Hyperplasia of the breast, also known as proliferative breast disease, is a non-cancerous breast condition that doesn’t present any obvious symptoms. The condition usually comes about due to an increase in the cells lining the breast lobules or ducts.
Types of hyperplasia
- Atypical lobular hyperplasia: When the cells lining the breast lobules or ducts increase in number, and they develop an atypical shape, then it’s known as atypical – which means the cells have shape that is not typical.
- Ductal hyperplasia of the breast: This comes about when the condition occurs in the breast ducts. It can be either atypical or usual.
Although atypical hyperplasia is non-cancerous, there are instances where it has been shown to increase the chances of developing cancer among some people.
Causes of Hyperplasia of the Breast
Common among women who are 35 years and older, hyperplasia of the breast is known to occur naturally due to breast changes brought on by age. The condition can also affect men, although it is very rare.
Common Symptoms of Hyperplasia of the Breast
Since atypical lobular hyperplasia doesn’t show any symptoms, most females might be unaware of the condition until after a routine breast exam. That said, it is important to bring any breast symptoms you might have to the attention of your breast care specialist. These symptoms might include:
- Breast pain
- Chest pain
- Pain in the armpit
- Uneven or misshapen breasts
- Pain travelling from breast to armpit
Diagnosis of Hyperplasia of the Breast
Because hyperplasia and atypical hyperplasia do not present any symptoms, they are mostly found during a breast biopsy which might have been due to another breast problem one might be having.
Treatment of Hyperplasia of the Breast
Normally usual ductal hyperplasia does not require any form of treatment. Atypical ductal hyperplasia on the other hand might need a surgical procedure to remove the hyperplasia after a definite diagnosis.
Also, a vacuum assisted excision biopsy, might be offered. This involves a process of removing the hyperplasia under local anesthesia, without having a full surgical procedure under general anesthesia.
During the procedure, a small cut is made on the skin on your breast whereby a probe, which is connected to a vacuum-like device is placed. The hyperplasia cells are then suctioned out by the vacuum through the hollow probe into a collecting chamber. The surgeon is usually guided by an ultrasound while performing the procedure. If you opt for this procedure, then surgery can be avoided.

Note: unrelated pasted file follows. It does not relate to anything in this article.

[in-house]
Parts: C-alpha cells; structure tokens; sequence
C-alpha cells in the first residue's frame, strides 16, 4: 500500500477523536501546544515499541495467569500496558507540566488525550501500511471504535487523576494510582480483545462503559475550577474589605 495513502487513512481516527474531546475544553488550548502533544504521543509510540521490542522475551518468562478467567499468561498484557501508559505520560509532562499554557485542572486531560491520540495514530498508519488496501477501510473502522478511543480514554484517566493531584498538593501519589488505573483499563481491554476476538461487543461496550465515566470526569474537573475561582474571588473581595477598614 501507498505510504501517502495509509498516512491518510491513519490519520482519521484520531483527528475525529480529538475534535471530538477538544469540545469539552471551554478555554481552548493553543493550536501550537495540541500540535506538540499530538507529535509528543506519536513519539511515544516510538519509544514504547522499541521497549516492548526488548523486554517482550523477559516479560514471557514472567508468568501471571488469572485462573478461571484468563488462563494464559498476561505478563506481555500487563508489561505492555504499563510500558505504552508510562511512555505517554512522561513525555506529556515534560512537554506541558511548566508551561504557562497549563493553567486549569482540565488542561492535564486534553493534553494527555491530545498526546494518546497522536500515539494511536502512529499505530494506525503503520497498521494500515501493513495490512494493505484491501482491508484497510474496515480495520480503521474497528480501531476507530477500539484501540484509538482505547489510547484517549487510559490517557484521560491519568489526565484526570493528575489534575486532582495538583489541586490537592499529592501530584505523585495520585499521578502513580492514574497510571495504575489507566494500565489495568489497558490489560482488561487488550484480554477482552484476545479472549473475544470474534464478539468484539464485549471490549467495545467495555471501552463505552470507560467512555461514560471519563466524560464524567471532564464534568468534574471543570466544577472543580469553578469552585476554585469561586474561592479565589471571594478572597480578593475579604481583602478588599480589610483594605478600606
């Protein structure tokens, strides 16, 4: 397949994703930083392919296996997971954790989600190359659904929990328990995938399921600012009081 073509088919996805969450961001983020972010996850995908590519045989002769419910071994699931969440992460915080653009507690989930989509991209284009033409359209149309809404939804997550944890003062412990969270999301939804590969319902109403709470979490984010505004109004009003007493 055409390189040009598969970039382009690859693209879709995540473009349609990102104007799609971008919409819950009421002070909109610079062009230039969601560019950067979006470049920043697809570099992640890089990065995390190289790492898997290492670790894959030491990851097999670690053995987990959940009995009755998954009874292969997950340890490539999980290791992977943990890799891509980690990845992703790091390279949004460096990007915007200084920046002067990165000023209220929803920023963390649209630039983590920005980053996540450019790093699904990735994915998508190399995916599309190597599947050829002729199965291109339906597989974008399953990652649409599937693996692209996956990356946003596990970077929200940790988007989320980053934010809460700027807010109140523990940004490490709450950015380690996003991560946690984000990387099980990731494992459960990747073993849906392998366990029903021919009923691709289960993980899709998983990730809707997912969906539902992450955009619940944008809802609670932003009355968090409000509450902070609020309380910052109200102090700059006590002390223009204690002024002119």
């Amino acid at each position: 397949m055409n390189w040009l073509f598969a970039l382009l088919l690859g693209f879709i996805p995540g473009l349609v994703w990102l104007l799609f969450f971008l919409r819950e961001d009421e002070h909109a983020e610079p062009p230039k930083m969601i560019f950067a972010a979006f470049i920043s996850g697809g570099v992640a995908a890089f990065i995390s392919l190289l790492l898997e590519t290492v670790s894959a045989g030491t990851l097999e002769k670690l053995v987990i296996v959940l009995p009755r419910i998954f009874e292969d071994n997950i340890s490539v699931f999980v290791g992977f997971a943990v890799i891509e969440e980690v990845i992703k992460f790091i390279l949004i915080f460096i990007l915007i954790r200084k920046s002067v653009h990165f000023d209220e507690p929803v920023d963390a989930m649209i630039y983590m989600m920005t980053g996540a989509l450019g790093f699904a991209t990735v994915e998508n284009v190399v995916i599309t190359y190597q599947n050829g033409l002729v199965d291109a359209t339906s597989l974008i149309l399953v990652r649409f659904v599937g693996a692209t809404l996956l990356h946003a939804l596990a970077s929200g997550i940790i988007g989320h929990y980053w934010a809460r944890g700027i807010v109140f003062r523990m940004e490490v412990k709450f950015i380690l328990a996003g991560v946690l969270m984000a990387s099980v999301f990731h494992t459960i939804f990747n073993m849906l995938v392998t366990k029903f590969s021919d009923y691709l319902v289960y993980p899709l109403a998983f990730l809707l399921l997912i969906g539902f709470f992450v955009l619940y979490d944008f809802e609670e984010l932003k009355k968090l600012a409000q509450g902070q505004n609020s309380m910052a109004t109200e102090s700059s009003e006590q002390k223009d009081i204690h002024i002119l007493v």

Although vacuum assisted excision biopsy is considered minimally invasive, there might be bruising and some degree of discomfort after the procedure, which will last for a few days. This procedure might not affect the shape of the breast. Your follow-up after the procedure includes a mammogram usually after every two years.
Does Hyperplasia of the Breast Increase the Risk of Breast Cancer?
Being diagnosed with any form of breast lump or breast condition can make one feel uneasy, thinking they are at a greater risk of developing breast cancer. Fortunately, having ‘usual ductal hyperplasia’ does not increase the risk of developing breast cancer nor does it ‘eventually turn to breast cancer’. However, with ‘atypical ductal hyperplasia’ the risk is slightly increased. To stay breast aware, you should continue with routine breast screening as usual, and if you are concerned about any changes that your breasts might have, it is recommended you visit your doctor at the earliest.
At King’s College Hospital London Dubai, our Breast Care Clinic caters to every type of breast cancer and breast conditions. If you are facing any kind of abnormal changes to your breast, regardless how small, get in touch for a consultation with one of our breast doctors. For more information on breast cancer and breast care, book an appointment below.
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